Well, the company certainly seemed to have tried its darndest to make a star out of Finlay from the get-go, which perhaps served its own interests more than his. 

Share this post


Link to post
14 hours ago, Leah said:

I am really sick of writers like the New Yorker one bemoaning “only” fourteen male principals. At that time there were and continue to be only nine female principals. The last four promotions to principal have all been male. And the recent firings have been used to create more opportunities for men rather than women in the company. 

Well said, Leah

Edited by Jacqueline

Share this post


Link to post

I disliked the entire article. I won't go into every point but, I've been a NYCB fan for a long time - starting with the Balanchine years. The company could have crumbled after Balanchine. I was doubtful of Martins' leadership at first, in fact for a number of years, but he kept the company going, IMO he grew into the job and at this point it is filled with incredible dancers that he chose. The depth of talent is amazing.  I'm not denying that there have been big mistakes but the company, at this point, the company is amazing.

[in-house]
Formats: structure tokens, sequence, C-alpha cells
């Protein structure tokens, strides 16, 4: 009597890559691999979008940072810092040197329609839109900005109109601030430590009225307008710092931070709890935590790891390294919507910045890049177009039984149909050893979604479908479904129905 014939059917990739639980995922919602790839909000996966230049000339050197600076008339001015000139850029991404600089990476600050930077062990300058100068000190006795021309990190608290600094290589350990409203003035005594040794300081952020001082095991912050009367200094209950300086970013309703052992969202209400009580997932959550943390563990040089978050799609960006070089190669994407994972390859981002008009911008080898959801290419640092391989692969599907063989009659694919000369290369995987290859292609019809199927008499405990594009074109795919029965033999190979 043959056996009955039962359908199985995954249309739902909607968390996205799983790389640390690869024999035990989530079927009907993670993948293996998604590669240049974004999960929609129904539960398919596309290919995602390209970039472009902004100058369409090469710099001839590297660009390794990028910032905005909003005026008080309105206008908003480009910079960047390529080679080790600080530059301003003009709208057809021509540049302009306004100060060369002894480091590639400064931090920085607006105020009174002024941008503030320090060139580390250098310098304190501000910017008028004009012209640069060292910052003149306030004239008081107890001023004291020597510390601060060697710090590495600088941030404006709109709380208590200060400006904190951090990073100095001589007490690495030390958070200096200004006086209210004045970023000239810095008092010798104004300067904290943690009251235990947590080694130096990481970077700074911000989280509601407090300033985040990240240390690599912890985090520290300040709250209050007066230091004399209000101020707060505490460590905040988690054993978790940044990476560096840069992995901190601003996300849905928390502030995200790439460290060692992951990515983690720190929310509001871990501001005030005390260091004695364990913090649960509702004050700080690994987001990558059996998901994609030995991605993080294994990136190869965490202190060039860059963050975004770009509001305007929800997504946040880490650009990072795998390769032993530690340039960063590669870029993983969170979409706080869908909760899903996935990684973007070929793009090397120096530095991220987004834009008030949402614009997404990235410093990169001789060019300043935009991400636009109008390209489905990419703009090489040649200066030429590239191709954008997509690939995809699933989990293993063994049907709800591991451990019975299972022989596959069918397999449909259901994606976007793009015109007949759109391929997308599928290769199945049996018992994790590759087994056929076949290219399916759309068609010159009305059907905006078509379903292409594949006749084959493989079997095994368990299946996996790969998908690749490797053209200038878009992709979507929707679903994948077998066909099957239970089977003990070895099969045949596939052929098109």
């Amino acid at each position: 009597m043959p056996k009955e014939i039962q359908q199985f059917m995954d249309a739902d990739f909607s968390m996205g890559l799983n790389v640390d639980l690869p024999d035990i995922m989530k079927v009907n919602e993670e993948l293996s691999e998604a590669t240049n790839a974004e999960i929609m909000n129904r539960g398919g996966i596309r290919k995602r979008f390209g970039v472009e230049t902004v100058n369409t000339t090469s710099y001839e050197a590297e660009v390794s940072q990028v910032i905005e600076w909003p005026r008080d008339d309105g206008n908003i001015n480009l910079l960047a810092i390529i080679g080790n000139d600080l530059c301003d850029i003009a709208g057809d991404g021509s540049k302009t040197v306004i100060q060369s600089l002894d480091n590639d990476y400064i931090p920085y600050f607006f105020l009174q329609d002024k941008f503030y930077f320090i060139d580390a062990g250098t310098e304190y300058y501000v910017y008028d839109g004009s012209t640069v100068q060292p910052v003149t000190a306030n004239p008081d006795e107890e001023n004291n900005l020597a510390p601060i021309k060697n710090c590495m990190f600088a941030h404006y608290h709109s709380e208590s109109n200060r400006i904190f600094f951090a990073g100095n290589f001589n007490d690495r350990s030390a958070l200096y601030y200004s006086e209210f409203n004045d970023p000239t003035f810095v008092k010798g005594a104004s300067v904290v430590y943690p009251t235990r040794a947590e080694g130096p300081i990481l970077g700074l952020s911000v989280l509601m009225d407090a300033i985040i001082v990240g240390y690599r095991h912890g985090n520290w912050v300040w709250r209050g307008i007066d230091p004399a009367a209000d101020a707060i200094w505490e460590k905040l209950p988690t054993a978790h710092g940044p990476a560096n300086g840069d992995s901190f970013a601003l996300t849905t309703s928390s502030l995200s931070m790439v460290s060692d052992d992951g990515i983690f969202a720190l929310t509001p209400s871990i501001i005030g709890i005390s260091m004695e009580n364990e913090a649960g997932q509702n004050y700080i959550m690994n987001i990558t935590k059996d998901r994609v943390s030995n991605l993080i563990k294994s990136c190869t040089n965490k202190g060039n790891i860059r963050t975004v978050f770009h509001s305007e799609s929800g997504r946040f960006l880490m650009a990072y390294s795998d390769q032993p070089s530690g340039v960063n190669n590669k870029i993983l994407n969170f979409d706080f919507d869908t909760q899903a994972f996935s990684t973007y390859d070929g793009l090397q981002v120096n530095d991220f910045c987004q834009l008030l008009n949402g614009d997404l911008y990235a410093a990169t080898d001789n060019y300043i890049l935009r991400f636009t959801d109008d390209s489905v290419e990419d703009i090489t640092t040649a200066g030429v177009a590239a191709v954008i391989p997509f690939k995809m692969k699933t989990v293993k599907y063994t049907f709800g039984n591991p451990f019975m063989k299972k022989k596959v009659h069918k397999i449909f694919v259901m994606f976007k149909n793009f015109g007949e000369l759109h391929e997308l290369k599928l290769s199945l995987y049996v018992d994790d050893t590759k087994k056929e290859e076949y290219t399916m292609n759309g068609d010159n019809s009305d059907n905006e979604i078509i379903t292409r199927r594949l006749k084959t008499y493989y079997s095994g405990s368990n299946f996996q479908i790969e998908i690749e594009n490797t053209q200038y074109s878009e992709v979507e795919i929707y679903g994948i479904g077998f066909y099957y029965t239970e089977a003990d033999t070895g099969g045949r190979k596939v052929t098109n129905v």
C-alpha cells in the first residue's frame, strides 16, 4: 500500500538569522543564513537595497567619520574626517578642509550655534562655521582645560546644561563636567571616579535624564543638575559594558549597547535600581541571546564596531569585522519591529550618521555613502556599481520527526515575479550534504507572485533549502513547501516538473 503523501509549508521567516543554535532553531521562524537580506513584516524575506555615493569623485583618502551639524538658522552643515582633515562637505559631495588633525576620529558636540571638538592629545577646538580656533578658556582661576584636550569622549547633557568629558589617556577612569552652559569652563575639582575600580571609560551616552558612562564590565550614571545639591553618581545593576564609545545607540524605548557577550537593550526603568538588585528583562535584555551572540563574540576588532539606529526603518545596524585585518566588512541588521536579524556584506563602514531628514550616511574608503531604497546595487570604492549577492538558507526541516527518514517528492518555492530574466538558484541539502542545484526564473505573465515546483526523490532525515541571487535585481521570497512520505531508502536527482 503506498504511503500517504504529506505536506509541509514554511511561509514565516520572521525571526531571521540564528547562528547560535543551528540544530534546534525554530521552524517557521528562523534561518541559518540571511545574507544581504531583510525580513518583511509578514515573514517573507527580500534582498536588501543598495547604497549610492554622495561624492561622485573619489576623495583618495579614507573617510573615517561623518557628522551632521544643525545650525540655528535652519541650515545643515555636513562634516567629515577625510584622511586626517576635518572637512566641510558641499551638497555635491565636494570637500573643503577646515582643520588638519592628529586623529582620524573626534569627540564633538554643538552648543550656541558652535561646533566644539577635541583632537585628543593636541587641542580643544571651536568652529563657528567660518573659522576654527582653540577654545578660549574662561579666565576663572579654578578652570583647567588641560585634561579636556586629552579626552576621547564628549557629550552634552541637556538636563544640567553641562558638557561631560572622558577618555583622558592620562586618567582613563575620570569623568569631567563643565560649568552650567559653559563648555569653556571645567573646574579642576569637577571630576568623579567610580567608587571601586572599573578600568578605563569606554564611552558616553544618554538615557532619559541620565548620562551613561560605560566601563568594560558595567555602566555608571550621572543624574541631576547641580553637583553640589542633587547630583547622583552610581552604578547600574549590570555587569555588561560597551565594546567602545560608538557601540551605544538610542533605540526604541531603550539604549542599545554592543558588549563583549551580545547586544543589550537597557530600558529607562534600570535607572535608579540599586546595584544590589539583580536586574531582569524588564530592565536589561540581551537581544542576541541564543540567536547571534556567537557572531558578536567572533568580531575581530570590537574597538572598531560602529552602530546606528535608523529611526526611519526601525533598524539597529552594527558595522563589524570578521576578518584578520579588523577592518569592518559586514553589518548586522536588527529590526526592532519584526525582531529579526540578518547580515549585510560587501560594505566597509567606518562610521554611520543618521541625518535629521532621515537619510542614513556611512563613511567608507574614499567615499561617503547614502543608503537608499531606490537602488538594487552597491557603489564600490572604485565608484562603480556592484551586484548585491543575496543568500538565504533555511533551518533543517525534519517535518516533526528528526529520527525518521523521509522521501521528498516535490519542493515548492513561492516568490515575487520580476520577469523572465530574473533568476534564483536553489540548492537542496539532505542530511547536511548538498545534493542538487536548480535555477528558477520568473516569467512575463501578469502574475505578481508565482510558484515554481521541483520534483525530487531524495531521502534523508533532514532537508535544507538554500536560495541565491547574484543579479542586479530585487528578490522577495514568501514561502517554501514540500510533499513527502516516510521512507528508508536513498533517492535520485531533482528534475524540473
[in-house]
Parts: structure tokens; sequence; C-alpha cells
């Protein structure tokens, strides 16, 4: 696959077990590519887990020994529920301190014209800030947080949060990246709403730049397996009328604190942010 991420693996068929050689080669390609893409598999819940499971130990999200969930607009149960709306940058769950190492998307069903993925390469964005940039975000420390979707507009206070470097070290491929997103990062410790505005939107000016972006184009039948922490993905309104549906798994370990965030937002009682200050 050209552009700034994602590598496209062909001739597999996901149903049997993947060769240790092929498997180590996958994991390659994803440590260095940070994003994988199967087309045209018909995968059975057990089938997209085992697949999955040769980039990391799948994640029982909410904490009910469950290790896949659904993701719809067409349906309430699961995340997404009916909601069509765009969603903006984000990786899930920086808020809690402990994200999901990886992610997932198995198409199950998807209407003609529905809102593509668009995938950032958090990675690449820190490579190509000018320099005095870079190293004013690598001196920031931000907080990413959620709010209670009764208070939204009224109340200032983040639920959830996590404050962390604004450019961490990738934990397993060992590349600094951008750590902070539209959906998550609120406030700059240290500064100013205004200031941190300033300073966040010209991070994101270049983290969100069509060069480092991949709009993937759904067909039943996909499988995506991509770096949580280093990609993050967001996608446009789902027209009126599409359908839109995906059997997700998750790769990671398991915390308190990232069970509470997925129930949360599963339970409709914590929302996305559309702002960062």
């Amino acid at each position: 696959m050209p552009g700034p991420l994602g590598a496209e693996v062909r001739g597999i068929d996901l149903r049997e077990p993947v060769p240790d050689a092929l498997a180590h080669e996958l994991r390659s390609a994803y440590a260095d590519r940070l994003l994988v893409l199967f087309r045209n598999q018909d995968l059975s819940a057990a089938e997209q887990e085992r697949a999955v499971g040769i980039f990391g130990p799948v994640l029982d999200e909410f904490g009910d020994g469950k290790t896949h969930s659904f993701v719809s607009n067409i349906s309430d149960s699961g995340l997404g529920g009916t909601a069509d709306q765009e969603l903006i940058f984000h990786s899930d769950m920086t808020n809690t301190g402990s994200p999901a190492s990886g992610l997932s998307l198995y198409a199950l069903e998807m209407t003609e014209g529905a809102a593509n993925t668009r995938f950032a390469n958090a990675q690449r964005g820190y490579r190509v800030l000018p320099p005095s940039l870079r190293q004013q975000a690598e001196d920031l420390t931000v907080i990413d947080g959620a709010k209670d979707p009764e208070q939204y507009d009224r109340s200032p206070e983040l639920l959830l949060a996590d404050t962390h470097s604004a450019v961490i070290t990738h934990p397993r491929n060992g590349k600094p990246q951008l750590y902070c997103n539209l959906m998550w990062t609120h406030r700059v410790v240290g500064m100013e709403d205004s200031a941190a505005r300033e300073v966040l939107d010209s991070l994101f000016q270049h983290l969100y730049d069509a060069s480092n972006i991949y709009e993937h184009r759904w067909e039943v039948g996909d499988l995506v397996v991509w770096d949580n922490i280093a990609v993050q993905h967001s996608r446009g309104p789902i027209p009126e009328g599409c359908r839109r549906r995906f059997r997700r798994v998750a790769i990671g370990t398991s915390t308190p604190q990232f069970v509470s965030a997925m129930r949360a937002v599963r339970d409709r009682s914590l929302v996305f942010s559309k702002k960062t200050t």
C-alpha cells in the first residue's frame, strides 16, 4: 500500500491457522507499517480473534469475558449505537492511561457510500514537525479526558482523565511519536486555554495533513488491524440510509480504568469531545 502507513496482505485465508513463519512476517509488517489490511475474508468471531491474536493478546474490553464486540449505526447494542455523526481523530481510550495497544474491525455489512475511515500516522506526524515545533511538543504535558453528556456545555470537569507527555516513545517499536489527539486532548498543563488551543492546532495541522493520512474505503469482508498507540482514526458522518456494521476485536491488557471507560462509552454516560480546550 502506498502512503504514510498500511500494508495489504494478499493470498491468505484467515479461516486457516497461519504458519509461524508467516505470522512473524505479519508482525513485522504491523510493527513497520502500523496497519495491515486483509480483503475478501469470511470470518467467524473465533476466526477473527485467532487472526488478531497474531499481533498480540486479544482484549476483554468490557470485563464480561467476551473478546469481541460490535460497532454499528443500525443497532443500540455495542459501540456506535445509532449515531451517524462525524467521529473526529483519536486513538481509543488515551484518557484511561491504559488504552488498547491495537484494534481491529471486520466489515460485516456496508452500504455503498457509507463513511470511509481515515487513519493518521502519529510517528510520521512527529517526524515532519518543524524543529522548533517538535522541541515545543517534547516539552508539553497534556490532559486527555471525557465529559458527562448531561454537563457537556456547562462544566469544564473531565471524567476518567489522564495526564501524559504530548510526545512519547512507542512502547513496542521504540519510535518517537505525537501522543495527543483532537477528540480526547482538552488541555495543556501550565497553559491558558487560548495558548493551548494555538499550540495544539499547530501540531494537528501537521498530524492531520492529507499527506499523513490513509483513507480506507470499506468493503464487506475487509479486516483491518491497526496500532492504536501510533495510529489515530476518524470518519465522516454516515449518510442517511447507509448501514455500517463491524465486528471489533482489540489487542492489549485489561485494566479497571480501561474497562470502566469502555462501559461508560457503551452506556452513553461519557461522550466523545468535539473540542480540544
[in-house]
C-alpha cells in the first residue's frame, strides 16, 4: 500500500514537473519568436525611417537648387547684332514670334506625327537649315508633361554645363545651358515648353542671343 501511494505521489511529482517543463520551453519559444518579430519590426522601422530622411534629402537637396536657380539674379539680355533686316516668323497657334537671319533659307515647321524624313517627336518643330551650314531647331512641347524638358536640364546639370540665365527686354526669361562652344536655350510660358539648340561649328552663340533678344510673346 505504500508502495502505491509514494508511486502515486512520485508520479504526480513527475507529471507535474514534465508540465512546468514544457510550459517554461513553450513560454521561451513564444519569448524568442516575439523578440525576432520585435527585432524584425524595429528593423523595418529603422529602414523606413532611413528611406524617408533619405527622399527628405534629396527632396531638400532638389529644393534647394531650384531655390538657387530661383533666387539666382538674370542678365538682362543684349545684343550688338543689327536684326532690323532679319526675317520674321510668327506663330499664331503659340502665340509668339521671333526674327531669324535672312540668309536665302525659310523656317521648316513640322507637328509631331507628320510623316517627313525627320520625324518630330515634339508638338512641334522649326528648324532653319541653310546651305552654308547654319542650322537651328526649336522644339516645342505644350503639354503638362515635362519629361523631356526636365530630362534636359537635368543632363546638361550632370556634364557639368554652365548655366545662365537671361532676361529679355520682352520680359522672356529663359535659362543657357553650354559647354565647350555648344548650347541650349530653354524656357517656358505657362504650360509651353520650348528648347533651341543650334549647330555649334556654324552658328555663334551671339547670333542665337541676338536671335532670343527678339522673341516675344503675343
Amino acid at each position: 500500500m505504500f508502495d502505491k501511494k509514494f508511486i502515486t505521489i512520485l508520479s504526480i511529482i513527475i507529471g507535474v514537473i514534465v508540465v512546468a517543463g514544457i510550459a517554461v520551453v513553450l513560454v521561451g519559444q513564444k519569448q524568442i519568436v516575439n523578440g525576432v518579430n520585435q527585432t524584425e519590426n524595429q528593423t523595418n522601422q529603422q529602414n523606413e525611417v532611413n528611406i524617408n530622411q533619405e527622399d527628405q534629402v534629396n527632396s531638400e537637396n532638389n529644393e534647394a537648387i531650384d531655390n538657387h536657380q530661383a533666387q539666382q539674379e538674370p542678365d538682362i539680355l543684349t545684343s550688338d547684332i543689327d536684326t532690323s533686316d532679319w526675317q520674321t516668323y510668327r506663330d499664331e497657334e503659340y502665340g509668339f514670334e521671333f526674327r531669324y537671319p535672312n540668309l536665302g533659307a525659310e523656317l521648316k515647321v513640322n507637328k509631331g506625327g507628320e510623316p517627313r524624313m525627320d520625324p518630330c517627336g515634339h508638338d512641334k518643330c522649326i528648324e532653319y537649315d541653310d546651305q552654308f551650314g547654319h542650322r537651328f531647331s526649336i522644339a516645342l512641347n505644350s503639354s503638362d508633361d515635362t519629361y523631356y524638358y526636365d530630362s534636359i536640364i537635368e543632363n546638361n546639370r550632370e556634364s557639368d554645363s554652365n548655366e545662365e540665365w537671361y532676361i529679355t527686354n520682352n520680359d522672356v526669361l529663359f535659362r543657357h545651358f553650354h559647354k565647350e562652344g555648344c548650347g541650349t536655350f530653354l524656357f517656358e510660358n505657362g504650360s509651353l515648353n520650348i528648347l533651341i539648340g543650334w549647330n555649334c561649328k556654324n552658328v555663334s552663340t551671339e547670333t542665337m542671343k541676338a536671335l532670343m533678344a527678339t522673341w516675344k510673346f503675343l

I don't want to re-hash the good and bad of Martins, but the idea that the end of the his Sleeping Beauty has to mean that people should get over Balanchine and move on is absurd to me.

 

 

Share this post


Link to post
1 hour ago, vipa said:

I don't want to re-hash the good and bad of Martins, but the idea that the end of the his Sleeping Beauty has to mean that people should get over Balanchine and move on is absurd to me.

It's pretty much a quote of Napoleon crowning himself without religious consecration, ie, his legitimacy was based entirely on his own talents, not bestowed by anyone. Since this wasn't the original ending or intention, I think the choice for that ending was pretty clear.

In similar tales, like the Magic Flute, where a foreigner marries into the family after proving himself, the power is transferred to the couple to renew the kingdom.  The couple doesn't seize the crown.

Share this post


Link to post

That was the best article Acocella wrote!  Right to the point and good journalism wording .  In most of her writings I have found her to be too dry--but she hit this one out of the ballpark